(Editor’s note: This is the 56th installment of our Friday blog series highlighting great but forgotten books. Today’s selection comes from British writer Ray Banks, the author of Beast of Burden, which features his self-destructive, ex-con private investigator from Manchester, Cal Innes. Kevin Burton Smith, creator and editor of The Thrilling Detective Web Site calls the new Beast of Burden “hands down, one of the most affecting books I’ve read in a long time.”)
As far as forgotten books go, you could make a claim for pretty much anything Ted Lewis wrote, seeing as all but one of his novels are out of print. Even the one novel that still warrants new runs, Jack’s Return Home (1970), is forever subtitled with the words “Filmed as Get Carter” and its cover is normally emblazoned with a picture of history’s least-convincing Geordie, Michael Caine. If it hadn’t been for director Mike Hodges’ movie and the rediscovery of that movie in the 1990s (thanks to a comic-strip serialization in Loaded magazine), then it’s arguable that we wouldn’t even have Jack’s Return Home. As it stands, I’m glad it’s out there, but it’s not the be-all and end-all by any stretch.
So in a way it’s entirely understandable that your average reader might overlook GBH (1980). It’s now out of print, reasonably difficult (though not impossible) to get hold of, and the circumstances in which it was originally published are inauspicious, to say the least. GBH came at the end of a literary career that had already begun to go into free fall. Lewis (1940-1982) was previously the kind of author whose first editions hit hardcover; now he went straight to paperback. There was an ill-advised stab at an American cop novel, and the second Carter prequel not only obeyed the law of diminishing returns but showed an author desperately trying to replicate his biggest success. By the time GBH came along, Lewis was on the back foot and dancing, so there’s no reason to think that this last novel before his death at the age of 42 is going to be anything other than the lowest point in his career.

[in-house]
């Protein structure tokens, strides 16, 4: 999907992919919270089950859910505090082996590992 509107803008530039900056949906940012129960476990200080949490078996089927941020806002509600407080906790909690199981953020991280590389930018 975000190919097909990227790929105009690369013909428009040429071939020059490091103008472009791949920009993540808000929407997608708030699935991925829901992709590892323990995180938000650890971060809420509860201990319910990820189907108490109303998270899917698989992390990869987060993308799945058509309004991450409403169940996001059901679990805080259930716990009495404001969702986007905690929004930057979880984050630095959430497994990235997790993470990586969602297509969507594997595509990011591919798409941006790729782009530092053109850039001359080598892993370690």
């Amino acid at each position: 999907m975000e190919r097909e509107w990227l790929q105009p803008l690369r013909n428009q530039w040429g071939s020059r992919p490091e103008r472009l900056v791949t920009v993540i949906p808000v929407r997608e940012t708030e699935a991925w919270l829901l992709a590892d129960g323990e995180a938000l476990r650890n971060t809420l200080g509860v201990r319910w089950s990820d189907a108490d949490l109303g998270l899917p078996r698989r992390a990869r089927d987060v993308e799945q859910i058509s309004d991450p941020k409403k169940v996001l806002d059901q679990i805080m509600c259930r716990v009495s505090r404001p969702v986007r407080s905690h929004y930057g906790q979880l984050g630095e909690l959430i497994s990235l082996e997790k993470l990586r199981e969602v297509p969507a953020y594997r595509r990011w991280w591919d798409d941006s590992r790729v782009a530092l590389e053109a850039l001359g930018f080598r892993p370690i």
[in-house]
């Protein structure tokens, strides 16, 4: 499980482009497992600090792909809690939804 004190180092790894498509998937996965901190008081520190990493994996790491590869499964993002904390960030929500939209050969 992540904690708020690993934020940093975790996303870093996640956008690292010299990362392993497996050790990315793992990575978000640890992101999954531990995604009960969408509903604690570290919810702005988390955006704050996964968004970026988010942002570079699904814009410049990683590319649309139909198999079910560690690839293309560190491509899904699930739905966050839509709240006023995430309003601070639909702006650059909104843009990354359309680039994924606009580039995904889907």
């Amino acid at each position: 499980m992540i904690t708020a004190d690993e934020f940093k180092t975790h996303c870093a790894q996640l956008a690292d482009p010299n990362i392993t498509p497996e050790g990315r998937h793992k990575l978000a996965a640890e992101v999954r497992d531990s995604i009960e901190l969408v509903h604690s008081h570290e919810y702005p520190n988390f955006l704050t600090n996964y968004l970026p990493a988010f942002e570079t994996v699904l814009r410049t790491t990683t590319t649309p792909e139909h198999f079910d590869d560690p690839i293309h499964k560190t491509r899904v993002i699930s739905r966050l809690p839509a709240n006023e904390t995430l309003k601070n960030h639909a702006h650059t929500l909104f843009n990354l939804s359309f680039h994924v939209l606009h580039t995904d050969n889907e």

And yet, while Jack’s Return Home is certainly Lewis’ most famous book, GBH is his masterpiece.
The story concerns George Fowler, a man who makes a tidy living in the production and distribution of pornography. He’s the kind of guy who has dinner plans with one of the biggest players in the snuff film industry, and generally lives the high life. He also happens to have a major problem: someone in the firm has gone from skimming profits to full-on robbing him blind. And when he and his right-hand man set about discovering who--using methods that require electricity, a bucket of water, and no pants--the bloody consequences are enough to force Fowler into hiding. He heads to the outskirts of Mablethorpe, a small seaside town on the east coast of England, where he waits for either the other shoe to drop or the dust to clear, drinking himself paranoid and trying to figure out how he ended up with a dead wife and a business that’s falling around his ears.
Given that it’s Lewis’ final novel, you could be forgiven for thinking the tone as elegiac, the last desperate groan of pain and dissatisfaction from both Fowler and the author himself, but that theory would deny GBH its energy and control. Because while the story may be simple, the narrative is anything but, flipping between present and past--The Sea and The Smoke, respectively--in a way that contrasts and informs both timelines in equal measure. This switch becomes ever more propulsive as the story reaches its conclusion, the boundaries between past and present blurring to form something altogether different: reality as reflected through emotional memory.